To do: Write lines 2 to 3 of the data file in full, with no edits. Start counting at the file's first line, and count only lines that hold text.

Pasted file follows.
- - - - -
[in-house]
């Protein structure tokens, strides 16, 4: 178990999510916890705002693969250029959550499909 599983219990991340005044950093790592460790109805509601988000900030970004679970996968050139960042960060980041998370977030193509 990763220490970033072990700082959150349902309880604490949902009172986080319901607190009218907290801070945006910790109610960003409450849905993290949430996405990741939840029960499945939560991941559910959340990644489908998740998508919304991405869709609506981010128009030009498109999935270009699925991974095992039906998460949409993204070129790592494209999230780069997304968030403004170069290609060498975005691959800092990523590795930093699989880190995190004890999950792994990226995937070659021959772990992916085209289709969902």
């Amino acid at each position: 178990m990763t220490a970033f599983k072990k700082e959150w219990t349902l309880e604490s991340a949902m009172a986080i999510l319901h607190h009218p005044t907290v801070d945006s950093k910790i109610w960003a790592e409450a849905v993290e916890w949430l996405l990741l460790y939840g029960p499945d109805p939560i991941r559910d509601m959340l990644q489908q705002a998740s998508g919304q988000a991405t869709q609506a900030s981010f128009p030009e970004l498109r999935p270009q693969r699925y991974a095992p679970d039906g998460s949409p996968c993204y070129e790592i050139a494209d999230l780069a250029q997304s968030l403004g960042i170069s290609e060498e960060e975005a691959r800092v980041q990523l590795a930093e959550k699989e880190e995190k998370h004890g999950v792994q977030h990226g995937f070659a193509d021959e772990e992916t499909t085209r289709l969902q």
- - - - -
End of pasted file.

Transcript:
């Protein structure tokens, strides 16, 4: 178990999510916890705002693969250029959550499909 599983219990991340005044950093790592460790109805509601988000900030970004679970996968050139960042960060980041998370977030193509 990763220490970033072990700082959150349902309880604490949902009172986080319901607190009218907290801070945006910790109610960003409450849905993290949430996405990741939840029960499945939560991941559910959340990644489908998740998508919304991405869709609506981010128009030009498109999935270009699925991974095992039906998460949409993204070129790592494209999230780069997304968030403004170069290609060498975005691959800092990523590795930093699989880190995190004890999950792994990226995937070659021959772990992916085209289709969902």
């Amino acid at each position: 178990m990763t220490a970033f599983k072990k700082e959150w219990t349902l309880e604490s991340a949902m009172a986080i999510l319901h607190h009218p005044t907290v801070d945006s950093k910790i109610w960003a790592e409450a849905v993290e916890w949430l996405l990741l460790y939840g029960p499945d109805p939560i991941r559910d509601m959340l990644q489908q705002a998740s998508g919304q988000a991405t869709q609506a900030s981010f128009p030009e970004l498109r999935p270009q693969r699925y991974a095992p679970d039906g998460s949409p996968c993204y070129e790592i050139a494209d999230l780069a250029q997304s968030l403004g960042i170069s290609e060498e960060e975005a691959r800092v980041q990523l590795a930093e959550k699989e880190e995190k998370h004890g999950v792994q977030h990226g995937f070659a193509d021959e772990e992916t499909t085209r289709l969902q």